But I didn't stop with the foundation, oh no. I layered powder on top of that, using a flour sifter to stamp out whatever ruddiness might remain and putting myself squarely in Marquise de Merteuil territory, and then — oh, then — I applied blush. Yes, I had just spent the better part of fifteen minutes burying my natural red coloration under a nautical furlong of goop and gunk. No, I did not have the first clue how to apply blush correctly. Yes, I looked like Bozo The Courtesan. No, it did not do much to bring out my cheekbones, actually.
After the heaping of putty upon my beleaguered epidermis, I set about obscuring my eyes from view, starting with a thick black line of eye pencil and following that up with swaths of eye shadow that reached from the edge of my eyelids to the bottom of my eyebrows (no, really) and radiated out in the shape of an angry and irradiated fan. I coordinated the color to my outfit each day, naturally, although the purple produced by the fine folks at Wet 'n' Wild doesn't match anything, and I include "cancer-free living" in that statement. Amounts of mascara comparable to Madonna's look on the back cover of "The Immaculate Collection" completed the eye area.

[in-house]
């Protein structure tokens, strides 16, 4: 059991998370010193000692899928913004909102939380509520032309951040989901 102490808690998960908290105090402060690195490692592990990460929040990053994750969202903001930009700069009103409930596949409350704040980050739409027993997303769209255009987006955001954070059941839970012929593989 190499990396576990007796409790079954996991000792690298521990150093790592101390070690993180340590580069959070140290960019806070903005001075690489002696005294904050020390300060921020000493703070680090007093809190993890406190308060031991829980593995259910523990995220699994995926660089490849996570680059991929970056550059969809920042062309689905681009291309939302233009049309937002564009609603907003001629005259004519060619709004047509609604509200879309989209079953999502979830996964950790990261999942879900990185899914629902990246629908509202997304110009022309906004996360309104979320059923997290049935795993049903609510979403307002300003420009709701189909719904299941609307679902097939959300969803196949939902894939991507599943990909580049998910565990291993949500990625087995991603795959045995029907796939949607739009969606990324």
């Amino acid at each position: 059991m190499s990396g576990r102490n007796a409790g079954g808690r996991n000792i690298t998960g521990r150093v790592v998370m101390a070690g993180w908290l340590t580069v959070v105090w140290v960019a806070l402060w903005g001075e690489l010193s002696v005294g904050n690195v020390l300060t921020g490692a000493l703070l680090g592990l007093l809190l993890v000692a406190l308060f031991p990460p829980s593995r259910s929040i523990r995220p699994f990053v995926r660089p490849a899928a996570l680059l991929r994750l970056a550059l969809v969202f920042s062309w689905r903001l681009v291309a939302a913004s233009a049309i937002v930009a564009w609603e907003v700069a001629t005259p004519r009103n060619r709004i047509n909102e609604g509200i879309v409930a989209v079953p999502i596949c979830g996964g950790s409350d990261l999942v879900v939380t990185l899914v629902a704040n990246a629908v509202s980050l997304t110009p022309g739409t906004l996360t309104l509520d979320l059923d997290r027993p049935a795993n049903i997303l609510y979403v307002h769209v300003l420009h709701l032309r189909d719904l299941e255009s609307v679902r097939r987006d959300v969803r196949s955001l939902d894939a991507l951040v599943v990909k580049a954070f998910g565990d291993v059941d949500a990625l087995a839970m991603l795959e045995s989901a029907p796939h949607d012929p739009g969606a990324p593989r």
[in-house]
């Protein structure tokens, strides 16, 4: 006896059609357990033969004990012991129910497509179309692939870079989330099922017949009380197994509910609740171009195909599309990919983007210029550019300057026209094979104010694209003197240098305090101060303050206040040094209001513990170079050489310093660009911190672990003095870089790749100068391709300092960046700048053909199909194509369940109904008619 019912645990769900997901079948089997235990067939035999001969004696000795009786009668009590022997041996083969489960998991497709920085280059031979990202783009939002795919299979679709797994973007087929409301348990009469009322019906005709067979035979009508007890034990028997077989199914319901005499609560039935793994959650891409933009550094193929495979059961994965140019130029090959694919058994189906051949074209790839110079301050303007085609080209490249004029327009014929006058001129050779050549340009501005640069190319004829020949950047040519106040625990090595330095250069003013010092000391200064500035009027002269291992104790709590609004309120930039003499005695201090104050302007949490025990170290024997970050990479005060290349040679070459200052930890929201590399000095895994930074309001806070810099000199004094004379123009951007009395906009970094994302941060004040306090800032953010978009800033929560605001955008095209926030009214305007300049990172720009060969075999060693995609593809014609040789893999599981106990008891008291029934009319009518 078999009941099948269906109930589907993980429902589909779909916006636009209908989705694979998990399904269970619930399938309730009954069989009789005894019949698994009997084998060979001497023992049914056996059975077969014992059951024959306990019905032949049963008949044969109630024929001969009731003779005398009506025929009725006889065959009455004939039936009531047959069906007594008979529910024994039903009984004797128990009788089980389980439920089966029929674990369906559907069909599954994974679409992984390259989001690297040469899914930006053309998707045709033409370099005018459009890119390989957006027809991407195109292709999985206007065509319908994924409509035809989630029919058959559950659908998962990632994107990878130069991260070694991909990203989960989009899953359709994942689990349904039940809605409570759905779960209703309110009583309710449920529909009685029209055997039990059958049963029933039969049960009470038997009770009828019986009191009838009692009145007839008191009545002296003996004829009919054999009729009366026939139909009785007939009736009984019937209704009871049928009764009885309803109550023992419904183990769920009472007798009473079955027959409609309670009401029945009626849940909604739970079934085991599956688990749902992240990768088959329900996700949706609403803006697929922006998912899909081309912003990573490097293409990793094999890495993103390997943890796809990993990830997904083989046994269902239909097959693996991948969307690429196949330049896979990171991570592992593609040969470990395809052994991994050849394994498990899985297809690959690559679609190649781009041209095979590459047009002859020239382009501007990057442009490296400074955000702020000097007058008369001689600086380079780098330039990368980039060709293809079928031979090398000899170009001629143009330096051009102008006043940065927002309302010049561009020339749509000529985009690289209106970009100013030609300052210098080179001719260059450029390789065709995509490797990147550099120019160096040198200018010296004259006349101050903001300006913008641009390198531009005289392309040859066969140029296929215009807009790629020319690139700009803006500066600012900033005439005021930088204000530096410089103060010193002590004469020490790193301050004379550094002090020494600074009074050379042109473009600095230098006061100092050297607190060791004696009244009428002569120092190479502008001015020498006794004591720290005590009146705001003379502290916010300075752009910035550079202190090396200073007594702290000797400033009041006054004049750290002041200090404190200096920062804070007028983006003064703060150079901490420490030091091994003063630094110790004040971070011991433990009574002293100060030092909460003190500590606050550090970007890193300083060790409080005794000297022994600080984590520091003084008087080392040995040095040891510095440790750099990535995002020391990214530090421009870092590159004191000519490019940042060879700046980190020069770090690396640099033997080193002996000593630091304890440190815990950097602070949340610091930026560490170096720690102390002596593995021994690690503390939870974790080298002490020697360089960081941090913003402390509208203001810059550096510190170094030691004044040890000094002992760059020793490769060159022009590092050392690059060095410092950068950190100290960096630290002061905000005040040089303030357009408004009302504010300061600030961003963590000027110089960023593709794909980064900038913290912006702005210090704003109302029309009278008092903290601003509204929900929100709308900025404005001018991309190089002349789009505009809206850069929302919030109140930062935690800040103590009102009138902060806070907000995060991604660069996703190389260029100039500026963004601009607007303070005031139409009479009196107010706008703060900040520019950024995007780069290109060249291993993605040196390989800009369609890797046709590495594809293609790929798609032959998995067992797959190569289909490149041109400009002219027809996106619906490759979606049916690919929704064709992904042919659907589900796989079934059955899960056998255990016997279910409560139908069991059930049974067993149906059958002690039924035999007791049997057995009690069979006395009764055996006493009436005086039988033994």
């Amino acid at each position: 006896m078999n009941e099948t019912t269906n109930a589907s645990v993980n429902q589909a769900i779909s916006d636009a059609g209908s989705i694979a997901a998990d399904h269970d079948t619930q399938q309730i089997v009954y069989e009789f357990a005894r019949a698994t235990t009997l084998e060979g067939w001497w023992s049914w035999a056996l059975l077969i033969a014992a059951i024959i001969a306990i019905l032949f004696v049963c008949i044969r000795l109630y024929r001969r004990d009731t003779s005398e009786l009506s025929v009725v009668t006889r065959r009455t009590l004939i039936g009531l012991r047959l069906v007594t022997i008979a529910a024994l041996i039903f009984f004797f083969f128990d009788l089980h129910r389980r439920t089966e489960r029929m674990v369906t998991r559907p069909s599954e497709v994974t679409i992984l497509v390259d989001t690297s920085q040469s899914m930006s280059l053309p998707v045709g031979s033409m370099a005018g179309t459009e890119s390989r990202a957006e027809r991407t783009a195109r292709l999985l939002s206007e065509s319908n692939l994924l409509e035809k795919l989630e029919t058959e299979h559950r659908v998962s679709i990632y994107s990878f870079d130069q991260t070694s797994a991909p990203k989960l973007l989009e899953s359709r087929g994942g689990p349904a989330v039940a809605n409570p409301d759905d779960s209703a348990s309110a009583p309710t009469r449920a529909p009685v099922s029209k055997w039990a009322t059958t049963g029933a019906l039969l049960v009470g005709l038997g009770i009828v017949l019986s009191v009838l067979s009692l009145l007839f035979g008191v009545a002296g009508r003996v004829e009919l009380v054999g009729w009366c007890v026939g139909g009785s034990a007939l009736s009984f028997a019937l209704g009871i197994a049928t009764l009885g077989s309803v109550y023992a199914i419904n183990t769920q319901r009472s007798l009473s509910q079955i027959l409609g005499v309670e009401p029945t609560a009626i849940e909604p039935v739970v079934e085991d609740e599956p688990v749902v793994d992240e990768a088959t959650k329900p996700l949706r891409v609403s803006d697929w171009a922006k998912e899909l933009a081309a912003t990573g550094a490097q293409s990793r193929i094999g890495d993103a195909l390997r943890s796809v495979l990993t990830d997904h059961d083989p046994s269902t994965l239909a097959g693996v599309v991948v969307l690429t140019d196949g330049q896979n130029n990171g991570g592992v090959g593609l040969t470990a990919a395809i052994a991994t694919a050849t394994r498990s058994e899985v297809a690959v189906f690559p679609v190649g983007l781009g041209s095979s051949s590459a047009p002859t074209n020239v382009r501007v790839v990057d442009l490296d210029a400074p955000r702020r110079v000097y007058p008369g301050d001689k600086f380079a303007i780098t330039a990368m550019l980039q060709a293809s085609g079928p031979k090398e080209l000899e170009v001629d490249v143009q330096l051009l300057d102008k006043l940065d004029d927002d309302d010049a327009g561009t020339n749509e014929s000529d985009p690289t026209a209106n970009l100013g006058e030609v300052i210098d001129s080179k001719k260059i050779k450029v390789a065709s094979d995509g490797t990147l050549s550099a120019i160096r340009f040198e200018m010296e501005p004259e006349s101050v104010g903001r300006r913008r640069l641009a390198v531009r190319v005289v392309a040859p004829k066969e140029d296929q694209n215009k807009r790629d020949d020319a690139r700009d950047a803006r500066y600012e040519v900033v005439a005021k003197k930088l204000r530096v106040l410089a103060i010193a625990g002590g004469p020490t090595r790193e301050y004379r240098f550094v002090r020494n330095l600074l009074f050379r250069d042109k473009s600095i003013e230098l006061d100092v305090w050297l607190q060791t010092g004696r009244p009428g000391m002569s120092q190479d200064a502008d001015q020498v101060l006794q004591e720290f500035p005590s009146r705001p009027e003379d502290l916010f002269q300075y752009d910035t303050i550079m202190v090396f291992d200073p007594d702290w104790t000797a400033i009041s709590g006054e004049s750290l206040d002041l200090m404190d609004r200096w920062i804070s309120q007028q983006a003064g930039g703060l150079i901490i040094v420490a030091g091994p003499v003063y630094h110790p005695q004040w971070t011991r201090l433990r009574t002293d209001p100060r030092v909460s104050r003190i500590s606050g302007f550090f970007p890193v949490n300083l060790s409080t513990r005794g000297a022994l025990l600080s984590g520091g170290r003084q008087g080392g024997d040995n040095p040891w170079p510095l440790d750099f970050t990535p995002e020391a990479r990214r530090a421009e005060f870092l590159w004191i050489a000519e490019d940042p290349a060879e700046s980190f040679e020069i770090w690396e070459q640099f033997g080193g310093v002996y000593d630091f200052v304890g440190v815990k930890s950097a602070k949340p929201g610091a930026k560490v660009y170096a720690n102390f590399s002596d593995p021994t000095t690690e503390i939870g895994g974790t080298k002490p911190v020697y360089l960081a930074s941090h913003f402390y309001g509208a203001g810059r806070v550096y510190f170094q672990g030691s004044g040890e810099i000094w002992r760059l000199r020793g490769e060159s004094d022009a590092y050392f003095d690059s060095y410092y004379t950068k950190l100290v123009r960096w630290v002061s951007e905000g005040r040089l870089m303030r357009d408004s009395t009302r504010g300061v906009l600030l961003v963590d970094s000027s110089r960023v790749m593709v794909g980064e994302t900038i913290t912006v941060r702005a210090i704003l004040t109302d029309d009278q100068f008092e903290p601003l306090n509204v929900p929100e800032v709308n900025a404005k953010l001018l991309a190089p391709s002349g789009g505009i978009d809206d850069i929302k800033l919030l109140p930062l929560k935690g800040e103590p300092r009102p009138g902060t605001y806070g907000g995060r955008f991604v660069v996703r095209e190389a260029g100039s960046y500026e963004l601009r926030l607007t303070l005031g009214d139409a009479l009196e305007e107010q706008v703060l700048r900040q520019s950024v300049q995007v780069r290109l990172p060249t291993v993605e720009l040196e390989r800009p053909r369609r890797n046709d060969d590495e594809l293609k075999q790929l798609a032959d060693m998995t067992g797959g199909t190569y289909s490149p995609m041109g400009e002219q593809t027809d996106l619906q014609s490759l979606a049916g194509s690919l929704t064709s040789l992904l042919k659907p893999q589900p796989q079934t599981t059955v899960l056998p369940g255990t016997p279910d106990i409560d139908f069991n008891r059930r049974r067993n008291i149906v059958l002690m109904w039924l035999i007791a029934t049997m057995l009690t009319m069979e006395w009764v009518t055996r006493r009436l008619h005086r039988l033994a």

Then I patted cover-up stick on my lips, and put lipstick on over that.
To go to SCHOOL.
Ask me if any boys went to my school.
What the hell?
Never mind that, by lunch period, I looked oilier than Joe Pantoliano, that the eye shadow had collected in an Andean hillock in the crease of my eyelid, or that I would react to these problems — and to the meltage resulting from gym class — by putting on another layer of make-up on top of the first one, make-up I carried around in my purse for exactly that contingency, or that I carried a purse…God, I hate remembering seventh grade…never mind all of that. What exactly did I hope to accomplish with all of that?